review | tUnE-yArDs at the Great American Music Hall


Merrill Garbus stepped on stage at San Francisco’s Great American Music Hall, looking like a hybrid between a jazz lounge singer and exotic jungle bird, in a long black gown complete with fluorescent feathered sleeves and her trademark face-paint. The woman behind the highly buzzed and grammatically irritating tUnE-yArDs, Garbus, who is now based out of Oakland, beamed at selling out a prominent venue in the area she calls home, keeping a permanent grin affixed to her face throughout the evening’s performance.

Photo by Ashley Jordan Gordon.


After the audience greeted Garbus with welcoming applause, she took her position in front of a single drum, microphone and looping machine, carefully building intricately-layered loops that are a crucial part of her songs. With the loops set to her liking, she went into a howl, her powerful voice asking the audience, or perhaps herself, “Do you want to live?” over and over again. While pointing her drum sticks, when not in use, at the crowd, it seemed as though she was a conductor of the audience’s enthusiasm. She evidently did possess a sort of control over the audience, as it was difficult to notice her backing musicians—Nate Brenner who regularly tours with Garbus providing bass and guitar work, as well as two saxophonists—slink onto stage. It was only with the start of her second song, “You Yes You” that these other musicians became apparent, even though the focus remained on Garbus.

While these backing instrumentalists certainly aided in recreating the heavily layered musical style portrayed on tUnE-yArDs’ studio albums, Garbus proved perfectly capable of creating a one-woman symphony through her looping adeptness. Initially the audience cheered and affectionately cat-called when she deftly created her starting loops—harmonizing with herself, forging polyrhythms and complex ukulele riffs—undoubtedly making these loops far more difficult for Garbus, who showed no sign of struggle. However, at the close of one song and after the particularly dense drone of one final loop halted, Garbus jokingly chided the audience for interfering with her looping, but also admitted to the echoing applause making her feel “like a rockstar playing an arena show,” which is essentially how Garbus held herself the entire night, with the confidence and joy of a newly minted rockstar.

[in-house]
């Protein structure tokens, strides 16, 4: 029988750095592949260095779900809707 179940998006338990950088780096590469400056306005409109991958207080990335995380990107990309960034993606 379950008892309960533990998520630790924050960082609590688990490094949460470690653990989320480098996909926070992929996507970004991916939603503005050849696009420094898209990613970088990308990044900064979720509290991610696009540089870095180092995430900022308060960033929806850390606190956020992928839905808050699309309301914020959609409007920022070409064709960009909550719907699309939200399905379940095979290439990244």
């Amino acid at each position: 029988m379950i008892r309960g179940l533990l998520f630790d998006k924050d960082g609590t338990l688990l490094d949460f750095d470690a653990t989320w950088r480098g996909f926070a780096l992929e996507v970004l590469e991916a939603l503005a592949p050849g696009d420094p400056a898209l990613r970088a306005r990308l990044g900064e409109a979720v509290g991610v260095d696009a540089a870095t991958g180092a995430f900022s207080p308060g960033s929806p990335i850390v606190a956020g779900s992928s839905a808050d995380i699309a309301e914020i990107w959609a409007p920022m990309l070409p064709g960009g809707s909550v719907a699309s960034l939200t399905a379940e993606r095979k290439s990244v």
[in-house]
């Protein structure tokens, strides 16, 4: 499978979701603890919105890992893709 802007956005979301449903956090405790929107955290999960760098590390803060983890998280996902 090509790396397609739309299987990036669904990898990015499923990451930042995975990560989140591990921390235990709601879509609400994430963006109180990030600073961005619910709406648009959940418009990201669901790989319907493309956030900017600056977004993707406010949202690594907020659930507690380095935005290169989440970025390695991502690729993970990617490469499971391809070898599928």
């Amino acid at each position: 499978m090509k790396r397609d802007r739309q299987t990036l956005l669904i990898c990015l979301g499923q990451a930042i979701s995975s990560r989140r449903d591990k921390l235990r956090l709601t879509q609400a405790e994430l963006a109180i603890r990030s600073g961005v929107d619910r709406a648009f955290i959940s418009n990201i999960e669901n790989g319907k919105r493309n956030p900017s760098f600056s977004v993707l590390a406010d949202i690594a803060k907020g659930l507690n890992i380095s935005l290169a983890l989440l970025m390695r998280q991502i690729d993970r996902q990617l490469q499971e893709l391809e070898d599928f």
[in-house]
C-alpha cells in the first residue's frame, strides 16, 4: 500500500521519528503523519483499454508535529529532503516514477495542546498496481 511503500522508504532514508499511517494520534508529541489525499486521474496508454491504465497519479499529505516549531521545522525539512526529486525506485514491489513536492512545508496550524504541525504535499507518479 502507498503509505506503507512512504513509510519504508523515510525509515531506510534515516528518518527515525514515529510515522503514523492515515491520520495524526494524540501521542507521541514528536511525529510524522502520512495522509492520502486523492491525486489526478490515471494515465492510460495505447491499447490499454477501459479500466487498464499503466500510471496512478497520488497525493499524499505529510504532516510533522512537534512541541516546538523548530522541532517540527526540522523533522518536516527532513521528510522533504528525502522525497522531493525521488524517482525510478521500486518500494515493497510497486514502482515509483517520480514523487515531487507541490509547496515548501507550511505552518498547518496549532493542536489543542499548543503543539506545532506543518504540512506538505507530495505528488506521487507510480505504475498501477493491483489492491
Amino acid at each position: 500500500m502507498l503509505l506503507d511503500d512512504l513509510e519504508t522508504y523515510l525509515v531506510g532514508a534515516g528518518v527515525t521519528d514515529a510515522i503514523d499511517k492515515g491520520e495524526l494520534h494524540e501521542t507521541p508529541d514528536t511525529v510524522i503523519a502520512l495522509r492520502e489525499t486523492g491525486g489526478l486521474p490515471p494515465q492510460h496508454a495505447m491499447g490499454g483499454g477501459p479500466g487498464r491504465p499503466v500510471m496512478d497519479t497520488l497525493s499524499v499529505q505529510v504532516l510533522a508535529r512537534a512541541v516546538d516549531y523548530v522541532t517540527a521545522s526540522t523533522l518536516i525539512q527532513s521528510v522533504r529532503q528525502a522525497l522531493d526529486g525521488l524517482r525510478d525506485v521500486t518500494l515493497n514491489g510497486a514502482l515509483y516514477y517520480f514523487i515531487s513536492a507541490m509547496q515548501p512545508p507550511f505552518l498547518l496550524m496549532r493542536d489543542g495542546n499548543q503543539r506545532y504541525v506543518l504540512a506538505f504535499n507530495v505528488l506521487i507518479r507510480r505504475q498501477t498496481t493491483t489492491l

Photo by Ashley Jordan Gordon.


This attitude, coupled with Garbus’ evident talent, prevented the show’s costumery and backup dancers from being a gimmick meant to distract, instead acting as an added element to the tUnE-yArDs’ live experience. The backup dancers appeared to be extensions of Garbus herself, or perhaps her puppets (fittingly so, as Garbus has a background in puppetry), dressed in all black with a single fluorescent tuft of Garbus’ feathers. Dancing just as much with their faces as their bodies, they mimicked the quirky face choreography of tUnE-yArDs’ “Bizness” music video. With Garbus’ seamless shift from authoritative figure with an undeniable power behind her voice calling out “I’m a new kind of woman” in “Killa,” to her breathy, self-loathing whisper “I run over my own body with my own car” in “Es So,” the dancers followed these shifts and stage-dove onto the audience, crowd-surfing to the exit—seemingly controlled by the tone in their puppet-master voice.

Photo by Ashley Jordan Gordon.


The audience seemed to be controlled by the tone in Garbus’ voice as well, jumping when she jumped, participating in call-and-response and acting as a makeshift loop device by holding an F note out when commanded to. While audience participation can often detract from the performers on stage, Garbus conducted it as though the entire venue and all of its inhabitants were part of the tUnE-yArDs musical. This stage presence and charisma only cemented Garbus as the rockstar her albums allude to, proving that her lyric “What’s a girl to do when she’ll never be a rockstar?” is obviously not in reference to herself.

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